2) the captain’s decision to continue with the unstabilized approach,
3) the flight crew’s poor crew resource management, and
4) fatigue due to the time of day in which the accident occurred and a cumulative sleep debt, which likely impaired the captain’s performance.”
The word fatigue is in italics to emphasize that this factor was not included as a contributing factor in the fiery, fatal crash of Colgan Air flight 3407 at Buffalo, NY in 2009. The Bombardier DHC-8-400 was operating as a Continental Connection flight and crashed about 5 miles from the airport after the stick shaker activated, indicating a very low airspeed approaching stall. All 49 persons aboard the aircraft and one individual on the ground were killed in the fiery impact into a neighborhood. (See Air Safety Journal, February 2010, “General Industry Laxity Criticized in Wake of Colgan Air Crash”)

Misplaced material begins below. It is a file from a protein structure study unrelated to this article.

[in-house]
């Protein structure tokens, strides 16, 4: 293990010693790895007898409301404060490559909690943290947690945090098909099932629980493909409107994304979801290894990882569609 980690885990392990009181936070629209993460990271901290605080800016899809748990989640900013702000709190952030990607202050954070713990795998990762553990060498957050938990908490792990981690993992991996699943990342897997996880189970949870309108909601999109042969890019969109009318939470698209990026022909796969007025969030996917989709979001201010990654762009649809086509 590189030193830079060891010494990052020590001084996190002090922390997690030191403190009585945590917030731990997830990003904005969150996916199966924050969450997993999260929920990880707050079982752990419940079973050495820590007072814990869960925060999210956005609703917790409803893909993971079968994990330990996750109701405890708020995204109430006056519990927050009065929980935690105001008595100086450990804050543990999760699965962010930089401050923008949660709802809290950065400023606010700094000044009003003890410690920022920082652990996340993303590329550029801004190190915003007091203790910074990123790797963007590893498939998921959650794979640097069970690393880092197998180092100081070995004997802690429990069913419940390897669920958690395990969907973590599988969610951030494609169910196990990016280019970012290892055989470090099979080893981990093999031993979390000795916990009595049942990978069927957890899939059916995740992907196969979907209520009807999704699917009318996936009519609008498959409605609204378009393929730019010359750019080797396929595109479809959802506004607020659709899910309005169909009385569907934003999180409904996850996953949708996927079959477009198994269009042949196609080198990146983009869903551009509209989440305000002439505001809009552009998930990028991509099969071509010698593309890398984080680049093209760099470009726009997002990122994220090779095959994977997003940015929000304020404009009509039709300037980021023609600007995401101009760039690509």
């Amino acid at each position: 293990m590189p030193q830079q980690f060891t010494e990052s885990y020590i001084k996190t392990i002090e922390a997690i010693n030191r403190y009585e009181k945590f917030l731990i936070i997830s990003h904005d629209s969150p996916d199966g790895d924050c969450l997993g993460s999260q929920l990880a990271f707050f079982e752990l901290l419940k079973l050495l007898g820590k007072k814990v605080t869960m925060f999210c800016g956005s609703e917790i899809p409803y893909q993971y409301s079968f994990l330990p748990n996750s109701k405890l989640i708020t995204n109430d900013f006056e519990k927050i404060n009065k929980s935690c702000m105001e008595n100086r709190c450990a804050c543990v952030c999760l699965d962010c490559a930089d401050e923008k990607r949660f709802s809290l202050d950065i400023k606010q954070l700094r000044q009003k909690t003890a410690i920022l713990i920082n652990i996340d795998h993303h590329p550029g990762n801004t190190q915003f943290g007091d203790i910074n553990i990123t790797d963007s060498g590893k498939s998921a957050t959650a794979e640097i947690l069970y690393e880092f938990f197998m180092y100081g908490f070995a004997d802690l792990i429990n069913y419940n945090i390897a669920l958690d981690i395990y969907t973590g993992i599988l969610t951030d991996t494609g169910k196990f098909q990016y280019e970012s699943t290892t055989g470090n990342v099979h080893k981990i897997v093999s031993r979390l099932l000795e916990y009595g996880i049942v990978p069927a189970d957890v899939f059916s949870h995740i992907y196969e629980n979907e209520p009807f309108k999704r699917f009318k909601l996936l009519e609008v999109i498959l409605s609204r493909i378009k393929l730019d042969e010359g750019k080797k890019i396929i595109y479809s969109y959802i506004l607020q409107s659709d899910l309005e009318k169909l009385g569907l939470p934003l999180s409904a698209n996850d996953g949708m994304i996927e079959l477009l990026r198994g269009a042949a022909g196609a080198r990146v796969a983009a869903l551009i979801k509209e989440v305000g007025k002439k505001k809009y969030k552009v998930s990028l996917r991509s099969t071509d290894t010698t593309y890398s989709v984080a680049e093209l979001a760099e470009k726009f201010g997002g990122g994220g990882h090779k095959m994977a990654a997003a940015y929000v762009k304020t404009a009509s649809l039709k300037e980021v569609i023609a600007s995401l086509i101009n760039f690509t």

Despite a spirited debate among the NTSB Board members, pilot fatigue was not elevated to a level of being a contributing factor in the Colgan Air crash investigation, despite ample circumstantial evidence that the crew had not attained adequate rest before the flight. The captain had commuted from Florida to the Newark base, and the first officer had commuted from the West Coast. Neither individual had more than catnaps on a ready room couch before the flight to Buffalo. Despite eloquent pleading from NTSB Chairman Deborah Hersman, the Board voted not to include fatigue as a contributing factor. Yet in the Empire Air crash, in which sleep debt was present – although to a lesser degree than in the Colgan Air accident – fatigue was mentioned.